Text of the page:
Convenience. You can complete the learning in your own time, at your own pace. This flexibility makes it easy to fit around your life. This is important because maintaining a routine can be beneficial for your mental health.
Can be done at home. If your anxiety is related to going outside, having to travel to a therapist's office might add an extra barrier to you getting treatment. Web-based CBT avoids that.
No therapist to talk to. Many people prefer to have a therapist to talk to. However, some people feel uncomfortable telling a stranger their darkest secrets. Talking to a web-based programme may be easier.
Cost-effective. Private therapy can be expensive. Web-based CBT is typically much cheaper.
Immediate access. If you access CBT through your healthcare provider, such as the NHS in the United Kingdom, there may be long waiting lists. ICBT is typically available much quicker.
What does the evidence say?
The evidence suggests that web-based CBT is as effective as face-to-face CBT.
In 2016, Cochrane published a meta-analysis2 comparing ICBT to traditional CBT for anxiety. They found that although the evidence quality was lacking, it suggested ICBT is as effective.
This is significant because the Cochrane Collaboration is considered a gold standard in medicine and a meta-analysis looks a lot of different studies, not just one, and then compares the overall results.
So, although the study does note that the evidence is "low to moderate quality", the standards are very high. Therefore, we can conclude that ICBT probably is effective but that more research needs to be done to confirm it.
Here is an extract from the author's conclusion:
"Therapist-supported ICBT appears to be an efficacious treatment for anxiety in adults. Future research should explore heterogeneity among studies which is reducing the quality of the evidence body, involve equivalence trials comparing ICBT and face-to-face CBT, examine the importance of the role of the therapist in ICBT, and include effectiveness trials of ICBT in real-world settings."
Depression. Another meta-analysis, published in 2016 by the journal BMC Psychiatry, looked at using ICBT for depression3. They found that it provided excellent results in the short-term, but that more research was needed to understand the long-term impact.
Here is what they concluded:
"There has been substantial evidence that iCBT intervention has a superior short-term efficacy compared to the results of control groups, while its long-term efficacy of iCBT for subthreshold depressive symptoms is inconclusive and must be examined in further research."
Social anxiety. Several studies have looked at the effectiveness of ICBT for social anxiety. A study published in 2006 found that a 9-week programme of ICBT reduced symptoms and that this reduction was still there a year later4.
Another study, published in 2015, found that ICBT was effective when delivered inside a clinical setting5. A 2014 study found that ICBT worked well when a doctor referred someone to an ICBT programme6.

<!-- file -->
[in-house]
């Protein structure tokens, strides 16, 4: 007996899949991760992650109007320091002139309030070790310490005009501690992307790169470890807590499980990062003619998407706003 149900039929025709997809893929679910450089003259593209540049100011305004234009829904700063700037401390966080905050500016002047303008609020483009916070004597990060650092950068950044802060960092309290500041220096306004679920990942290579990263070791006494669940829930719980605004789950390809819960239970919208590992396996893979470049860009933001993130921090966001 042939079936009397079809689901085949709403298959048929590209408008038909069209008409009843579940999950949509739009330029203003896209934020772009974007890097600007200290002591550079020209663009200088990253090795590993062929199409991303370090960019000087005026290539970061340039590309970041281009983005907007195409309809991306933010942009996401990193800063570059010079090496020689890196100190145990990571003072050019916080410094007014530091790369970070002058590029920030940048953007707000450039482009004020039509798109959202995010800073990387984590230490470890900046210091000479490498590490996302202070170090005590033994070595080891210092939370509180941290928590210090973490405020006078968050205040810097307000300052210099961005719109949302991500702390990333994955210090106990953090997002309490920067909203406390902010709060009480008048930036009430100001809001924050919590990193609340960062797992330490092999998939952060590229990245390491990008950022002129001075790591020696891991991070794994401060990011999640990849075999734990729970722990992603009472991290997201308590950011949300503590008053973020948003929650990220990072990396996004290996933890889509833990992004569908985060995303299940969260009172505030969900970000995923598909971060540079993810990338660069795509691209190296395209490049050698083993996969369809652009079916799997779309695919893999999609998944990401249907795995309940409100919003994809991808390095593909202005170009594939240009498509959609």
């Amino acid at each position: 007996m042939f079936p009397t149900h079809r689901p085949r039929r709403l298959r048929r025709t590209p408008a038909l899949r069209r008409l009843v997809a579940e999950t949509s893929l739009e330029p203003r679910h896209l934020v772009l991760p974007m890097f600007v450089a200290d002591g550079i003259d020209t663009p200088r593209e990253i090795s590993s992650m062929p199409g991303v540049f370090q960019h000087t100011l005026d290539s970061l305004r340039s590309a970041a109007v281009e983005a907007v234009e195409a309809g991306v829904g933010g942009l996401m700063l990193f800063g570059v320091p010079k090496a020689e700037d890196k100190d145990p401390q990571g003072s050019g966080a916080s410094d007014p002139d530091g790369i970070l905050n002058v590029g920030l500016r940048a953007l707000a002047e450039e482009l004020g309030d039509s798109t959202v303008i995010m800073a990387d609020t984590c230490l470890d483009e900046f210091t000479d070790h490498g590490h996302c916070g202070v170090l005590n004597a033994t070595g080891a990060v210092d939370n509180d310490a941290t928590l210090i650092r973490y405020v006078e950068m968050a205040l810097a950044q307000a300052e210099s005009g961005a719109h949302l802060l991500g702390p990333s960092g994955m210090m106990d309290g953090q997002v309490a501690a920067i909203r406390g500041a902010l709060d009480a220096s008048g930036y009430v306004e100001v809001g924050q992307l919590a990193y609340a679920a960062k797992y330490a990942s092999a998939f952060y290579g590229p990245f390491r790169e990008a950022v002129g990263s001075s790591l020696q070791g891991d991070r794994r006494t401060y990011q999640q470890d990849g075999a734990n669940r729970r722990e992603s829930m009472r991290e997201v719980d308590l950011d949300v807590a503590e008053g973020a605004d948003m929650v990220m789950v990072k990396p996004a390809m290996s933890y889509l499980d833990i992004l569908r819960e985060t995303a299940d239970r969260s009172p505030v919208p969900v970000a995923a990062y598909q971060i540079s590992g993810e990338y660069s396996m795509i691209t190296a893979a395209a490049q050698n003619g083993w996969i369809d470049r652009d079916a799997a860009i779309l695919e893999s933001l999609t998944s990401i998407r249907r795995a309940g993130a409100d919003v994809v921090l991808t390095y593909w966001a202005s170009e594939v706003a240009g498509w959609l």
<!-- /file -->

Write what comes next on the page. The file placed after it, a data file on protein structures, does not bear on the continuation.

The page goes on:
Post-traumatic stress disorder (PTSD). A review of treatments for PTSD published in 2011 found that ICBT was effective7.
Health anxiety. A study published in 2011 concluded that ICBT was effective in treating health anxiety8.
Panic attacks. A study published in 2006 concluded that ICBT was effective in treating panic disorder9.
How to access online therapy
In some countries, online therapy may be available from the national healthcare provider, or your health insurance provider. In the UK, for example, some local NHS authorities provide access to web-based therapies.
However, most people may find they have to find a private provider.
We have not formally reviewed the options we list below, and therefore cannot attest to their effectiveness. You will have to use your own judgement.
What are the alternatives?
The obvious alternative to web-based therapy is face-to-face therapy.
If you feel that you would be better suited to a counselling approach, there are also many e-counselling services that allow you to do sessions over Skype or text chat.
If you are looking for web-based help but do not want a formal programme or having a therapist to manage your treatment, you may want to consider the many online resources and mobile phone apps that are available.
If you have an iOS device, you can see our list of mobile apps for anxiety in this article.
If you would prefer to looking for other treatments, you can find our full first of treatments for anxiety in this article.
The evidence is clear that online therapy does work. Specifically, that web-based CBT (known as internet-based CBT, or ICBT for short) has been shown by many different studies to be effective.
Further research is needed to understand the long-term benefits of web-based therapy. However, the evidence so far suggests that it is very promising.
If web-based CBT doesn't float your boat, there are also a range of other options including online counselling and self-help resources.
Published 11 December 2017. Written by Chris Worfolk.
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Gerhard Andersson and Nickolai Titov. Advantages and limitations of Internet-based interventions for common mental disorders. World Psychiatry. 2014 Feb; 13(1): 4–11. ↩︎